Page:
Christmas is on its way – at least for consumer electronics. At the IFA trade fair in Berlin, the industry gets ready for the year’s best sales season while consumers gain a glimpse of the latest technology.
The German economy appears to be in good shape, with record low unemployment and rising salaries boosting consumer confidence and stimulating consumption. Adding to the positive mood is the ultra-low interest rate environment that is discouraging people to park money in their savings accounts.
As a result, Germans – previously renowned for being avid savers – have been on a spending spree in recent months. The robust consumption is good news for businesspeople like Hans-Jaochim Kamp, who heads gfu, Germany’s federation for consumer and home electronics firms.
His industry is among those benefiting from the trend. “If there are products that the consumer wants, then they are now also being bought,” Kamp said.
But is the consumer really buying so many products? In the first half of this year, sales in the consumer electronics sector dropped 2.3 percent compared with the year-ago period.
Referring to the figures, Jens Heithecker, the director of Europe’s biggest tech show IFA, noted that the sales of TVs and smartphones had remained extremely high for years and that during this period the sector witnessed phenomenal results.
Wailing at a high level
Low sales have particularly afflicted desktop computers, laptops and tablets. Even worse are the figures for digital cameras, camcorders, navigation systems and video game consoles, which suffered a double-digit dip in sales in the first six months of 2016.
The reason for this slump lies in the proliferation of smartphones, which allow people to not only make phone calls but also take pictures, record films, navigate and play games. This has rendered all the other aforementioned gadgets useless for many consumers.
Still, the industry complains at a high pitch. German consumers will spend some 27 billion euros ($30.1 billion) this year on consumer electronics, estimates gfu.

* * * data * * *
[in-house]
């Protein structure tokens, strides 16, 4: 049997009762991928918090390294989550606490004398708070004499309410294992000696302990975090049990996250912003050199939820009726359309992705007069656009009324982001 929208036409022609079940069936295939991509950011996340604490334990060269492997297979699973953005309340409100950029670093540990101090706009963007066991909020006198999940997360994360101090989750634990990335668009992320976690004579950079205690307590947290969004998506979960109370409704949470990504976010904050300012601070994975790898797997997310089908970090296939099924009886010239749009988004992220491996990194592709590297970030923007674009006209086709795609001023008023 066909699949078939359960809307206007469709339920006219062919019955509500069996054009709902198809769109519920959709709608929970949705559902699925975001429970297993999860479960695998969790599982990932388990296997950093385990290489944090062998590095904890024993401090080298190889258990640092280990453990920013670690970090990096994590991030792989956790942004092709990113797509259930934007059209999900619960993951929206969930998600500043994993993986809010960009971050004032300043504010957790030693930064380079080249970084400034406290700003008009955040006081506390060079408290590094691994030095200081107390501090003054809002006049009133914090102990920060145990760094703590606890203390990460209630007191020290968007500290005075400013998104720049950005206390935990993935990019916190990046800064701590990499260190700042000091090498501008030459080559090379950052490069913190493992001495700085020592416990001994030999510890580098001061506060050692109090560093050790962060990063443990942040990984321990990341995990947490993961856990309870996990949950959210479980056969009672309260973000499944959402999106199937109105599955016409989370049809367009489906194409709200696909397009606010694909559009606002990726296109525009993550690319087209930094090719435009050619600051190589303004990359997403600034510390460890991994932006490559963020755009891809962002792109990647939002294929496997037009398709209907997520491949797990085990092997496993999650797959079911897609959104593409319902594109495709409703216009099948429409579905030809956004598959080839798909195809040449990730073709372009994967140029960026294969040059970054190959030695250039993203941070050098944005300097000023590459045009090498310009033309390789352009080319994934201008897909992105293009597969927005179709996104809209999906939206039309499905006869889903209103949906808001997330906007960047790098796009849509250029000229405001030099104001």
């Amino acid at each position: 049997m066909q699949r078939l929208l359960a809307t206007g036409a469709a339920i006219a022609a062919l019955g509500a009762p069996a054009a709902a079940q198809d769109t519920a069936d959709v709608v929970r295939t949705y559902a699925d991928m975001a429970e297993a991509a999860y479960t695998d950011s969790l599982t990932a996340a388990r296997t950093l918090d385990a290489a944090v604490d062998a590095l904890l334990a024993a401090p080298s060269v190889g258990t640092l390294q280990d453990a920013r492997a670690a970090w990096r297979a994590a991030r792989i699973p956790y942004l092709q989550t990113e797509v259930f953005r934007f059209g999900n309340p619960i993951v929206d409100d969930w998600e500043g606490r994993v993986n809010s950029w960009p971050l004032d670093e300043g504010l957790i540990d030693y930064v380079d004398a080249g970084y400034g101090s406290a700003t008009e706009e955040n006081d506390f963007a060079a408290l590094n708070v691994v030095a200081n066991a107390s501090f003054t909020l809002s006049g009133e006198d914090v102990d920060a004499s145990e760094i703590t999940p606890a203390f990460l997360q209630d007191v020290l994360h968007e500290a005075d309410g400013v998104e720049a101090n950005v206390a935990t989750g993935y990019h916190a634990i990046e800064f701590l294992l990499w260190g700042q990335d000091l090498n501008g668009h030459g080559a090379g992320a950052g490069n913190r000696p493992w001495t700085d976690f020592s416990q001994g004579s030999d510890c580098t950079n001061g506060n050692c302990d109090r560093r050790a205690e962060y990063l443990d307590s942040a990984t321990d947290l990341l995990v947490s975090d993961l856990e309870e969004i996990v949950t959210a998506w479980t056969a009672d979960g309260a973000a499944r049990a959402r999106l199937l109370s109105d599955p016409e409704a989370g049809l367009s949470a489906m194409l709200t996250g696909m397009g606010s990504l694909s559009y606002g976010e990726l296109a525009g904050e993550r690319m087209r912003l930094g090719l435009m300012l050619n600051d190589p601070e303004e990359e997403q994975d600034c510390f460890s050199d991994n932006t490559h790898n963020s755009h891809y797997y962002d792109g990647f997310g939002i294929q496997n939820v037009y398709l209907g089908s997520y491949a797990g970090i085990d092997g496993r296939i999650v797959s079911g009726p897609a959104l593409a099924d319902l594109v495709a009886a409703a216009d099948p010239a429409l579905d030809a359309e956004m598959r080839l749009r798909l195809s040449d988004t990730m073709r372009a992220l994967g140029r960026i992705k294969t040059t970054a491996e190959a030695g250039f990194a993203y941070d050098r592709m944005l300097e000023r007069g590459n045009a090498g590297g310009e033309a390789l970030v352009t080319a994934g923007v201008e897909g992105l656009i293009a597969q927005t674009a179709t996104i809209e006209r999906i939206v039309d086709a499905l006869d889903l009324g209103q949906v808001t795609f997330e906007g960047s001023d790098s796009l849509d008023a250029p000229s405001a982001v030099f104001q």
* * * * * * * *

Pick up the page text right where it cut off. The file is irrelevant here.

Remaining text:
It’s a big business and no one wants to miss their share of the pie. More than 1,600 companies from around 50 countries are expected to participate in this year’s IFA, one of the world’s leading trade shows for consumer electronics and home appliances that’s taking place in Berlin from September 2 to 7.
The firms attending will be showing off their products at the expo site and the show is expected to draw nearly a quarter of a million visitors during the five days.
“Traders come here, look at the wares, compare them with one another and then place orders to make them available to consumers for Christmas,” explains gfu’s Kamp. The order volume in 2015 was worth over 4.35 billion euros, he added.
“But the show is also an opportunity for the consumers to look at the products, test them and give their feedback,” Kamp said, underlining that it’s a unique mix that has turned IFA into one of the most significant trade fairs for consumer electronics.
Smartphones are likely to grab the spotlight this year as well. Three-fourths of Germans currently use internet-enabled phones, and the corresponding figure among the 14-29 year olds stands at a whopping 95 percent.
“Smartphones are a must for the under 30s,” says Timm Lutter of Bitkom, an industry association. On average, a person replaces his phone with a new model every two years. Experts forecast 2016 to be another record year, with projected sales of nearly 28 million units – a rise from the 26 million recorded last year – valued at about 10 billion euros.
The ‘next big thing’
After a long while, the industry has also recorded an increase in TV sales, which had seen a steady decline in previous years. But recent events like the European Football Championship and the Summer Olympics pushed up TV sales in the first half of the year.
However, gone are the days when larger and flatter screens alone sufficed to entice buyers. The key now is the image quality, says IFA Director Jens Heithecker, underlining that viewers increasingly want their TVs to deliver more natural, colorful and dynamic pictures. “We will see what innovations the companies have come up with in this area,” he said.
Audio equipment manufacturers have also promised to present new technologies at the show.
Furthermore, networking with the internet is now an essential feature, be it a television or a computer or any other device. It’s hard to find an electronic gadget that is entirely detached from the web.
Virtual reality, which is considered to be the “next big thing” in the industry, will also be a hot topic at the fair, with many paying special attention to the apps that allow users to immerse themselves in virtual worlds.
A recent study projected virtual reality sales this year to amount to some 158 million euros in Germany. And the figure could climb to a billion euros by 2020. And for the consumer, the user-friendliness of a gadget or an app plays a crucial role in its attractiveness. Regardless of whether a person is young or old, hardly anyone wants to deal with complicated technology. Device should be easy to use and not cause a headache.